Writing

I Wish It Was All That Easy

  • February 2, 2011

There are times in my life when I wish I could send a message to all of those people, that for whatever reason, that I seem to have lost touch with. If I could send such a message, I would let them know how they had an impact on my life, regardless of how small and insignificant, that in essence, caused me to end up being who I am today.

But who am I really? And if these people who had even the most insignificant impact upon my life remembered me by name, would they even recognize the person I am today?

The notion that some day I might get in contact with someone I haven’t seen or heard from in decades is what inspires me to write. It’s the dream that some day, my writing might one day impact someones life just enough to have made a difference in who and where they are today.

Through the years of keeping a website, I’ve changed servers, software, and hosting plans, yet one single trend that has never changed is that I get two distinct responses from my readers.

About half of my readers place me upon a high pedestal and begin to compare the writing of others with the likes of mine. They tell me (in comments as well as emails) that the content of my writing is brilliant, and that I should keep doing what I’m doing because it’s just fantastic.

The other half of my readers tell me that my writing is horrible. So completely intolerable that they read more and more, just to find fault with it. They claim that I somehow wasted my writing abilities on stupidity, in some ways, my writing is about topics that nobody cares about. I’ve had people tell me that I’m an idiot, a loser, and (get this one), an Internet abuser.

Caution: Magician Ahead!

Caution: Magician Ahead! by The Rocketeer, on Flickr

Perhaps I’m just too alternative, both in my thought process and life choices, and somehow even, my writing. Let’s face it. I’m a one-of-a-kind writer who prefers to not be categorized, labeled, stereotyped, or bound to a single style of writing. My writing is a free-spirited reflection of who I am, and it is in a state of constant evolution, just like me.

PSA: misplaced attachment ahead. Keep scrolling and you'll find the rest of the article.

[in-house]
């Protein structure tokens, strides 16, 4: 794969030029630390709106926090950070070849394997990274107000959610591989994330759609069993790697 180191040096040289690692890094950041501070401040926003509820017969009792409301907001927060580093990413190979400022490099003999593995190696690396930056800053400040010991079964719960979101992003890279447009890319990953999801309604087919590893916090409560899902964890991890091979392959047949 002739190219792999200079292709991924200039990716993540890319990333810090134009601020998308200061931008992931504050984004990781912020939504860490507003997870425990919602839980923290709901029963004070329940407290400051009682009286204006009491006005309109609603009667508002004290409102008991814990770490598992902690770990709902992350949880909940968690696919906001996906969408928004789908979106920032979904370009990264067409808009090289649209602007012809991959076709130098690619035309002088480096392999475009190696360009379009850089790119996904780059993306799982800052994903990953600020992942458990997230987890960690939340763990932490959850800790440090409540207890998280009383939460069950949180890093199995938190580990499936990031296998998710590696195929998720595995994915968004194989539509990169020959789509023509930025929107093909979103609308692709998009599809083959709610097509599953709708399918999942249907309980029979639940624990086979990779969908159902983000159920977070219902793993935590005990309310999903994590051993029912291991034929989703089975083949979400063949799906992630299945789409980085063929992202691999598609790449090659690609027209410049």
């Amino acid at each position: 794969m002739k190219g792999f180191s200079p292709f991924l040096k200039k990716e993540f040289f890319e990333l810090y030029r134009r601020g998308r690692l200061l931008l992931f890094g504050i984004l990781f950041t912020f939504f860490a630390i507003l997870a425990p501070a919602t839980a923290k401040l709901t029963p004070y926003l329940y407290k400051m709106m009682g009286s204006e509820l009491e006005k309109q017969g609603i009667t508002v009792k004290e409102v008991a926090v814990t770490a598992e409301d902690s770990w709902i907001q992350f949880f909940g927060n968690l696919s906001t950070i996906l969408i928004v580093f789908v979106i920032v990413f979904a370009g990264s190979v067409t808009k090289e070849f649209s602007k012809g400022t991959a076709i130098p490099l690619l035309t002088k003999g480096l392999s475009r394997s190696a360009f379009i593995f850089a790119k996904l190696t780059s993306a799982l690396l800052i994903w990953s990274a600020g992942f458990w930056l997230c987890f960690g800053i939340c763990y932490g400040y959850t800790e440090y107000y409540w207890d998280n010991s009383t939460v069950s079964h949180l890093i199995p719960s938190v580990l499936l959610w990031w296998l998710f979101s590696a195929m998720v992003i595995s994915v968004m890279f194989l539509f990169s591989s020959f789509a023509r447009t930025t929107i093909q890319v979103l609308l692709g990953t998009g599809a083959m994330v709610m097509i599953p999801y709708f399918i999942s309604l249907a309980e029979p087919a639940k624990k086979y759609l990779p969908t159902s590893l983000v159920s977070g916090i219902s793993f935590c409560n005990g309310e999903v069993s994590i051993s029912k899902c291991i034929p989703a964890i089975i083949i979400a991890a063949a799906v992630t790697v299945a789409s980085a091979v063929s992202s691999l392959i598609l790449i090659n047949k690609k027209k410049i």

But just like every endeavor, there is a process which must take place in order for you to accomplish what you originally set out to do. In other words, behind every piece of writing is a writer, through whatever steps were necessary, wrote the words that came together to form the piece. It’s a creative literary mash-up of sorts.

One of the most discouraging notions came to me recently from a reader who falls into the category of someone who loves to hate my writing. They presented me with a quandary; if you haven’t published a single book yet, how can you call yourself a successful writer? A successful writer is someone who has published [x number] of books.

And to this I state my answer as the following, in the form of a situation that is hypothetical at best. If all writers were on a ladder with the successful writers above us, why must we always look up? Is it wrong of us to every so often look down and see the rungs where we once stood as beginning writers? Instead of getting depressed because we’re not at the proverbial top, or the most successful writer, shouldn’t we instead draw inspiration upon how far we’ve come?

When it comes to writing, money is the cancer of my intellect. It is not the reason why I write; for the same reason that money can’t buy happiness, if writing doesn’t make you happy, perhaps you shouldn’t be making yourself miserable trying to make money off of your writing.

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